Radioplay Day: The Shadow – The Curse of the Cat

Curse of the CatDownload Link: The Curse of the Cat

Airdate: January 20, 1946

Main Characters/Actors: The Shadow/Lamont Cranston (Bret Morrison), Margot Lane (Lesley Woods)

The Shadow is one of my favorite heroes from the Golden Age of pulps. I talk about him literally all the time because I love how he’s a clear predecessor to Batman but so different at the same time.

Okay, I have always had a thing about Orson Welles’ work on the franchise but once I started listening to Bret Morrison’s run on the show, he’s the one who made the Shadow click for me.

These radioplays? Yeah, I listen to them as I fall asleep (which certainly explains the ridiculous nightmares that I keep having, but whatever). When Comixology Unlimited was announced? I got it specifically so that I could read Masks from Dynamite Entertainment and catch the pulp hero team-up of my literal dreams.

Now that you’ve got a bit of backstory for my intense love of the Shadow, let’s actually talk a bit about “The Curse of the Cat”.

“The Curse of the Cat” is one of those episodes of The Shadow radioplay that I don’t think I’ll ever stop loving.

The story opens with explorer Michael Strong and his daughter Janice returning from a trip to Africa that ended with Michael’s wife being killed by what was probably a lion. From the onset, the listener and Michael can tell that there’s something wrong with Janice in the wake of this tragedy. She’s sleeping a lot, drinking a ton of milk, eats raw steak, and at one point, it appears that she can even see in the dark.

So of course, the only logical response is to keep Janice captive in the house and away from any stimuli that would affect her.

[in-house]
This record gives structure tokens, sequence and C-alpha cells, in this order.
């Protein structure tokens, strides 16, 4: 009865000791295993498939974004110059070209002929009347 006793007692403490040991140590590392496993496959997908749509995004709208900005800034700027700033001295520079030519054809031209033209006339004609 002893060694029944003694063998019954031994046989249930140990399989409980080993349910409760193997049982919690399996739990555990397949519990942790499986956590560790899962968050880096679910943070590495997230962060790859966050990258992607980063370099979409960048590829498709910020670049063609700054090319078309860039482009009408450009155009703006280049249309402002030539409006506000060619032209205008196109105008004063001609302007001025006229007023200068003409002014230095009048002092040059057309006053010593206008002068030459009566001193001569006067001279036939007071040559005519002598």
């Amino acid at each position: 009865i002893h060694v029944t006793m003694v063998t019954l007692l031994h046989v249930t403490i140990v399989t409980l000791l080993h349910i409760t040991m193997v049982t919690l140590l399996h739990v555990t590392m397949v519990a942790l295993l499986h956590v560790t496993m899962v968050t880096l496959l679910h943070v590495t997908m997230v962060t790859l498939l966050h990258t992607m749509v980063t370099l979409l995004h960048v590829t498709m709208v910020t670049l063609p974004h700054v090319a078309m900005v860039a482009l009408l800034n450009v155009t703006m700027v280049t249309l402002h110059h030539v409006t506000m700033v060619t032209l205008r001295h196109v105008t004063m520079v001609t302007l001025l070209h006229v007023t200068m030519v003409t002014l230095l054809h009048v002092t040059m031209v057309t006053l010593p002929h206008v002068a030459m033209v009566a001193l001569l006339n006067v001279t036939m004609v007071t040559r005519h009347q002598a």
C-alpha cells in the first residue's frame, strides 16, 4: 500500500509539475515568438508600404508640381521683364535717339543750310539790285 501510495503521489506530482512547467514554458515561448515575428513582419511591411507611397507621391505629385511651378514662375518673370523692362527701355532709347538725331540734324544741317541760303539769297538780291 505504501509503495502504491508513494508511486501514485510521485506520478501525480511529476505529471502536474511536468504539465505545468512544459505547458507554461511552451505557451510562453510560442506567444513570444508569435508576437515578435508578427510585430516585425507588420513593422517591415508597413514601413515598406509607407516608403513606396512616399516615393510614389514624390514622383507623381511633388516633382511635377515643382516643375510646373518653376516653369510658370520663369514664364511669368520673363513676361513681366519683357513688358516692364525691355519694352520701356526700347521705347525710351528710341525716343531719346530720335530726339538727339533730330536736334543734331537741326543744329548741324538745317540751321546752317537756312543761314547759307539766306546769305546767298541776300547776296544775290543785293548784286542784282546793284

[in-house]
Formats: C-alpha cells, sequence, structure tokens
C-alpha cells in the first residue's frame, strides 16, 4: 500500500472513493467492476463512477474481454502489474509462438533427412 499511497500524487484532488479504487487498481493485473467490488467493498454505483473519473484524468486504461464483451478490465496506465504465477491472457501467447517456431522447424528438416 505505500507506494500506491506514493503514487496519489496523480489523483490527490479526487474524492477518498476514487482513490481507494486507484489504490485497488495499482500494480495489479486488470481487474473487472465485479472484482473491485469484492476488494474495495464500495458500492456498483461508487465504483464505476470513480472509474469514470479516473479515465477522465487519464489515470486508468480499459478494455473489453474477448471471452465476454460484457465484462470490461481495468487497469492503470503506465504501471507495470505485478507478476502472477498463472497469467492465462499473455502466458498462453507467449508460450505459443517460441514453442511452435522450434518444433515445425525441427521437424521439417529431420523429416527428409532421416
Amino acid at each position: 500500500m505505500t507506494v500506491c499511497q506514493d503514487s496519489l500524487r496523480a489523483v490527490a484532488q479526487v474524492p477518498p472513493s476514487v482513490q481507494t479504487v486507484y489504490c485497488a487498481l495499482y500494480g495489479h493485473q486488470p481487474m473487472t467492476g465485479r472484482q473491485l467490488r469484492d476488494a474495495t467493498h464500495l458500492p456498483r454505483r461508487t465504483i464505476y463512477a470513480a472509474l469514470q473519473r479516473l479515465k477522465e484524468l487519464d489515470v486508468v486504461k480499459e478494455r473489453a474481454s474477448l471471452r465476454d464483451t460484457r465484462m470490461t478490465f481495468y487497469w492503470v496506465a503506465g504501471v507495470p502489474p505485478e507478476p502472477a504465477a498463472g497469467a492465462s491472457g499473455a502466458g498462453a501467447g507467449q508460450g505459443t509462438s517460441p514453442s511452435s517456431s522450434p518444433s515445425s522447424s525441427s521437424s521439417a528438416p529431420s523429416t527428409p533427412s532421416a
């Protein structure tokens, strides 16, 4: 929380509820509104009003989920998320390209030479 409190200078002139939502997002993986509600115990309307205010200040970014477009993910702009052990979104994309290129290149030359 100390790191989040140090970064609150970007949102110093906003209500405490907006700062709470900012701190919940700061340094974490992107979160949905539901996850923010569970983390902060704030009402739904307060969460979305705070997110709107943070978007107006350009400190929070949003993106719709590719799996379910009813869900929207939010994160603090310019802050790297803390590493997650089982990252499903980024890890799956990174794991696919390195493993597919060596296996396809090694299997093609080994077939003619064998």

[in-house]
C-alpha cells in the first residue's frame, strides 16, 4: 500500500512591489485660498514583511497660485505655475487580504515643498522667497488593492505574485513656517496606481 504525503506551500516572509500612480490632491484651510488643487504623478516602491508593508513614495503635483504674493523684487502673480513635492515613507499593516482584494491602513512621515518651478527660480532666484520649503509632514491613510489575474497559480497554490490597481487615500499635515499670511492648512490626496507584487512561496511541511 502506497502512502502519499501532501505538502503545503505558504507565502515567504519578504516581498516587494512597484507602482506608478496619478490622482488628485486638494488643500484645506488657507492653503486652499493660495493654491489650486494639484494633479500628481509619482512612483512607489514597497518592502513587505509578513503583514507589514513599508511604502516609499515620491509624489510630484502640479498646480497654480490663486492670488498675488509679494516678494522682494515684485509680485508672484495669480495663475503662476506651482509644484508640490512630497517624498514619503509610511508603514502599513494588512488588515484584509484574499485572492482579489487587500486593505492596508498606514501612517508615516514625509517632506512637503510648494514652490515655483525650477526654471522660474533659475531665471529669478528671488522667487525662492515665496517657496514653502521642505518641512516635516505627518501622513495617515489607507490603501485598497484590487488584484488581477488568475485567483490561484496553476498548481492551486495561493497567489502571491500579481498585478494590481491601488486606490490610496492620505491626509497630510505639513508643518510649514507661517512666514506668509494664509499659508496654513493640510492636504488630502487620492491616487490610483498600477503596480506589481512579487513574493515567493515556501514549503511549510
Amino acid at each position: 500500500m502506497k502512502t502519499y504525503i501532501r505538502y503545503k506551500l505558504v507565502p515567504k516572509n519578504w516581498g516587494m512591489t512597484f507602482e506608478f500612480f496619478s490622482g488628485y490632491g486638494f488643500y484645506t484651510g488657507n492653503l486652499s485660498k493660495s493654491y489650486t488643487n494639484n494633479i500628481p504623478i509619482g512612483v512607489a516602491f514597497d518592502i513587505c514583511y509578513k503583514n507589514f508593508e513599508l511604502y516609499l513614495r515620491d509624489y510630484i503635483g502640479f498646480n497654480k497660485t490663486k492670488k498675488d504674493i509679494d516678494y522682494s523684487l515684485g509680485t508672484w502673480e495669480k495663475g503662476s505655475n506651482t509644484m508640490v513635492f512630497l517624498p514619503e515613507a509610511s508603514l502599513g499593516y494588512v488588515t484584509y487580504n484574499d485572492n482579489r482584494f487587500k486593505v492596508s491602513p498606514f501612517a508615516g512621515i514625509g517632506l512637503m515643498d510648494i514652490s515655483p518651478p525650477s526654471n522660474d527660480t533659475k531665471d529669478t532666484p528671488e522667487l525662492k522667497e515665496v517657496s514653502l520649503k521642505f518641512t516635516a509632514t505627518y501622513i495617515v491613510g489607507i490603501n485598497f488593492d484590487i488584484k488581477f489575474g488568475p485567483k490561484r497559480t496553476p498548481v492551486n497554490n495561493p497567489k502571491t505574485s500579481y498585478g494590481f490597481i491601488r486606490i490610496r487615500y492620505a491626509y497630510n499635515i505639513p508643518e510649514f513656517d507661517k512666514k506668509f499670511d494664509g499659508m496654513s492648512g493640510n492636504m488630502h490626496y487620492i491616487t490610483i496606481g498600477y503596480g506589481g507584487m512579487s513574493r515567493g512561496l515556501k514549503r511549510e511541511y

Okay…

What gets me about “The Curse of the Cat” is that instead of Janice’s dad trying to get her help for her mental health issues (that are implied to have been caused by the trauma of seeing her mother’s death), her dad just kills everyone that comes into their home. Like it’s apparently easier to murder multiple people than it is to you know… take your daughter to therapy?

So first, Janice’s dad murders a pet store owner who’d mistaken their house for the one next door. Then, he kills his daughter’s potential boyfriend (Doug Hartley). All because he has no idea how to handle or help his daughter as she’s dealing with a mental health issue and the aftermath of trauma…

This story is actually pretty light on appearances from the Shadow. While the death of the pet store owner is what puts our man on the case, he doesn’t actually appear onscreen as his vengeful alter ego until the episode is nearly finished.

I just want to point out that one of the things that gives Michael Strong away is that he keeps dumping the bodies in the same place in the same way. He dumps them in the river after stripping them of their identification (but not their money so no one believes that they were mugged).

There’s a bit more to the story, that you have to hear to believe. I know it’s weird, not giving spoilers for something almost as old as my parents, but trust me, the twist to this story was entirely unexpected.

One of the things that I liked was how this story really isn’t much of a detective story and that’s what makes it interesting.

As with Batman, we’re used to the idea of the Shadow as a detective centered in the story looking for clues and punching people in the face, but here, he’s kind of a side character in his own show. I mean, he still gets to save the day and get Janice and her dad the help they need, but he’s not the focus of this episode. The creepy tone of the episode and Janice’s’ behavior are what really capture your attention.

I didn’t end the episode with chills or with a newfound belief in cat curses, but it’s still one of my top episodes of the show for how it manages to be scary and sensitive in turns.

Next time: We’re going back in time to listen to Orson Welles play the part of The Shadow in 1938’s “The Creeper” and I get to wax poetic about one of my favorite voices in Old Hollywood.

Advertisements

About Zina

Zina writes about comics, nerd history, and ridiculous romance novels when not working frantically on her first collection of short stories and complaining about stuff. One day, she'll settle down and write that novel.
This entry was posted in Radioplay Day and tagged , , , , , . Bookmark the permalink.

Leave a Reply

Fill in your details below or click an icon to log in:

WordPress.com Logo

You are commenting using your WordPress.com account. Log Out / Change )

Twitter picture

You are commenting using your Twitter account. Log Out / Change )

Facebook photo

You are commenting using your Facebook account. Log Out / Change )

Google+ photo

You are commenting using your Google+ account. Log Out / Change )

Connecting to %s